Posted on 4 Comments

Make-Ahead Apple Pie

It all started with a bag of apple “seconds,” a willing assistant, and a photo op.  Eamonn was helping me break in our new apple peeler/corer/slicer, and I (of course) had the camera out for the occasion.  “Let’s make a video,” said he, and before long we found ourselves embarking on a multi-part Flufy Makes an Apple Pie series for Eamonn’s website.

Yesterday we finished that pie (and the video series) and today we’d like to share both the recipe and the three episodes with you. We like to think this process will come in handy as Christmas approaches.  I get kind of stressed-out the few days before the holiday, and it would really be nice not to have to think too hard about pie-making then.  It’ll be nice to do most of the steps now, while I’m still sane.  We hope you find this helpful, too.

Happy Day After Thanksgiving from me and Flufy!

Making the Filling


  • 1/4 cup plus 2 tablespoons granulated sugar
  • 2 tablespoons cornstarch
  • 1/2 teaspoon ground cinnamon
  • 1/4 teaspoon salt
  • 3 1/4 pounds assorted apples, peeled, cored, and cut into 1/4-inch thick slices
  • 1 ounce (2 tablespoons) cold unsalted butter, cut into small pieces


  1. Combine all ingredients except for apples and butter until well-mixed.  Add apples and toss to coat.
  2. Line a pie plate with plastic wrap or aluminum foil, and transfer apple mixture into the plate.  Dot with butter.
  3. Freeze filling until firm, remove (with the foil or plastic wrap) from pie plate, cover and store in freezer until ready to use, up to one month.

Making the Crust


  • 2 1/2 cups all-purpose flour
  • 1 teaspoon salt
  • 1 teaspoon sugar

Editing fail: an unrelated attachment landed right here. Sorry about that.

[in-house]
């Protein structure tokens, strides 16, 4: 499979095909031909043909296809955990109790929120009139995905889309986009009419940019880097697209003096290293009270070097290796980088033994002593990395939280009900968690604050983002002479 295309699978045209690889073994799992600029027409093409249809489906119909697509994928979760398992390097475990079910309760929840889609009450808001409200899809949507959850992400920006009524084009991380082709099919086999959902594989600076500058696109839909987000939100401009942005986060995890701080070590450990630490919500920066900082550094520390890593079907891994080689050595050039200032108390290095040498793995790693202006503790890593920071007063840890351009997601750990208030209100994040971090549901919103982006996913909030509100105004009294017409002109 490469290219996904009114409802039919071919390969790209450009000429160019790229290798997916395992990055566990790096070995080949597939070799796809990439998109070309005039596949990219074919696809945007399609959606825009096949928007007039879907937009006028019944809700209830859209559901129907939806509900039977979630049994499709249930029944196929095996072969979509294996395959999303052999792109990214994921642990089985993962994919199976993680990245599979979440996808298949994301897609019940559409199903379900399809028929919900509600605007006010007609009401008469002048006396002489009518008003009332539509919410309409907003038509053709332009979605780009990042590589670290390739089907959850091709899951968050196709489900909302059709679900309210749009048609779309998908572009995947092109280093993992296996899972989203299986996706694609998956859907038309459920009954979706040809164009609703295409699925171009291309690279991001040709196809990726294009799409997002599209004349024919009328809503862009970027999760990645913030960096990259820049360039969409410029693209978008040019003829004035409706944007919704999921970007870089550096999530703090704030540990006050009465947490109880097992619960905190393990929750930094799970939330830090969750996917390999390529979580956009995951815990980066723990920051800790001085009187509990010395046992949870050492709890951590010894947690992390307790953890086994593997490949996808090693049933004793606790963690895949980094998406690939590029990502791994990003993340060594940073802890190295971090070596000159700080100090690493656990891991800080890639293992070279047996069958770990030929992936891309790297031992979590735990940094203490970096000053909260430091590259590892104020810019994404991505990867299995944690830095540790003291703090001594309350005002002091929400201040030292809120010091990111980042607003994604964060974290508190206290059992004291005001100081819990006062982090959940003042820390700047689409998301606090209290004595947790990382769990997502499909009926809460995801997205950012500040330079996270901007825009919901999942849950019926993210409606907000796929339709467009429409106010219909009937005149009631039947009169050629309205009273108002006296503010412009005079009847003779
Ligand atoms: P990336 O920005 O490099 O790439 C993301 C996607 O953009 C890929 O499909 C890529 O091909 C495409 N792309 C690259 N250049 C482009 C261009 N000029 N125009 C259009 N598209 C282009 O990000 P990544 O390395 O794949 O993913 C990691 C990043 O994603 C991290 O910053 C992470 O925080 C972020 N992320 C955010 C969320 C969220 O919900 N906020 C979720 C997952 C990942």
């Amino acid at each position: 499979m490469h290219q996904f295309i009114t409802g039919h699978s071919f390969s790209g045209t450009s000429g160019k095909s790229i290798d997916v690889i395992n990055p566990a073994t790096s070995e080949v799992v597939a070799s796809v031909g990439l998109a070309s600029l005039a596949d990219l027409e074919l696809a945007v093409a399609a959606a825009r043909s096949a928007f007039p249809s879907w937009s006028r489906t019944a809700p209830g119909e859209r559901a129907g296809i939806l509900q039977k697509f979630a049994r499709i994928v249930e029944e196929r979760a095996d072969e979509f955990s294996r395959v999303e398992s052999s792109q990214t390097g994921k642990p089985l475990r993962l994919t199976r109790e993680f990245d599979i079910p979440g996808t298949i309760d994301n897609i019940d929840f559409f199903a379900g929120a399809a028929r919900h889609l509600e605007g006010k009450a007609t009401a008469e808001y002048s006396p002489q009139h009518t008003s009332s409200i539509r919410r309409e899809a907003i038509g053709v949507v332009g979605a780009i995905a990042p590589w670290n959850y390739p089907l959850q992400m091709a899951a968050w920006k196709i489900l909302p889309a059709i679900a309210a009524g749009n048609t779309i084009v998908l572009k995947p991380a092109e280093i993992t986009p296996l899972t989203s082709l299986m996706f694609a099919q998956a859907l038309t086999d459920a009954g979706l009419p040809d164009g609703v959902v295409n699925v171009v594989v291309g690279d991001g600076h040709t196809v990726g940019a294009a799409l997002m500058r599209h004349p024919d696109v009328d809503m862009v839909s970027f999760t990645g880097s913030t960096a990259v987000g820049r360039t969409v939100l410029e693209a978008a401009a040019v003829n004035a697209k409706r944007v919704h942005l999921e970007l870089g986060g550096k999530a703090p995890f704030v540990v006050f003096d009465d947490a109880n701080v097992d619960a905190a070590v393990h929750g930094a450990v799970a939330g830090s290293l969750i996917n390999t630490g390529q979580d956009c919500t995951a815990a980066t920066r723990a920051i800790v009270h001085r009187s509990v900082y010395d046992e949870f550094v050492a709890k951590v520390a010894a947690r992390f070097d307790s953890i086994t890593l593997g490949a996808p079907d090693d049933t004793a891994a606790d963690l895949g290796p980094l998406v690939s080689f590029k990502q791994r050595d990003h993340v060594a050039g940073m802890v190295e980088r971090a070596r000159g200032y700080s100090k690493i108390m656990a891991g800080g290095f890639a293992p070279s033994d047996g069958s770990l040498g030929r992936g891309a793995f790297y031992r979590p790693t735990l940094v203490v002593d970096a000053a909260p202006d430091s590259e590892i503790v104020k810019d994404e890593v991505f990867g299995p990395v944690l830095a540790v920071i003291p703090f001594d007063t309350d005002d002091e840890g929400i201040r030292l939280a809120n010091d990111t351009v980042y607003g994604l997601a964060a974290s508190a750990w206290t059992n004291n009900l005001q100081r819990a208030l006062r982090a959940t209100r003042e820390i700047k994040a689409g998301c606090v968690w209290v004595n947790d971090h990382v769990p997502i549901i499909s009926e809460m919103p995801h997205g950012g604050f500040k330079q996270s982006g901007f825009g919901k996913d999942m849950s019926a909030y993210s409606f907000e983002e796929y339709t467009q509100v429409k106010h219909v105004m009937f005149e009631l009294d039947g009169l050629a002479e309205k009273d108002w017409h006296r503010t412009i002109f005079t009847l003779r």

• 8 ounces (2 sticks) cold unsalted butter, cut into small pieces
  • 1/2 cup cold water


  1. Pulse flour, salt, and sugar in a food processor until combined.  Add butter, and pusle until mixture resembles course crumbs with some larger pieces remaining, about 10 seconds.
  2. Evenly drizzle water over mixture.  Pulse until mixture just begins to hold together.
  3. Divide dough in half.  Place each half on a piece of plastic wrap and wrap.  Press dough into disks using a rolling pin.
  4. Place wrapped dough in the freezer until ready to use, up to one month.

Baking the Pie


  1. Defrost pie crust dough overnight in the refrigerator.
  2. Roll first disk out to 1/8-inch thickness on a floured surface.
  3. Fit dough into a 9-inch pie dish.
  4. Remove pie filling from the freezer, unwrap it, and place it into the pie plate on top of the crust.
  5. Roll out the second disk of dough similar to the first, and place it on top of the pie filling.
  6. Press the two crusts together at the edges, trim the crust flush with the pie plate, and roll the cuttings into snakes that can be placed decoratively around the edge of the pie.
  7. Cut a hole in the center of the top crust, and 4-8 vent slits.
  8. Put the pie in the refrigerator or freezer, and preheat oven to 400 degrees.
  9. Bake the pie on a cookie sheet  for 30 minutes, reduce temperature to 350, bake for another hour or until pie is bubbling in the center and crust is golden brown, rotating the sheet once during baking.
  10. Cool on a wire rack.


  • Pie will keep for one day at room temperature (so invite some friends over and eat it right away!)
  • We adapted our recipe from this one by Martha Stewart.
  • Flufy had trouble wrapping up this series, and so there are some cute outtakes at the end of the last video.


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Posted on 4 Comments

4 thoughts on “Make-Ahead Apple Pie

  1. OH MY GOSH!!! That was awesome! You made my day Flufy! Now can you come over and make my pie? JK I don’t think I can wait 39 years tho. LOL Have a great Holiday with your cousins! 🙂

  2. As an Home Economics teacher I would like say congratulations to Fluffy for making such an enjoyable video and producing an amazing apple pie. Well done to you.

  3. Your kids are so awesome! 😀

  4. […] and I actually filmed the making of this recipe in an effort to give you another installment of the Flufy Cooking Show, but sadly my SD card is refusing to give up the goods when I insert it into the computer.  So no […]

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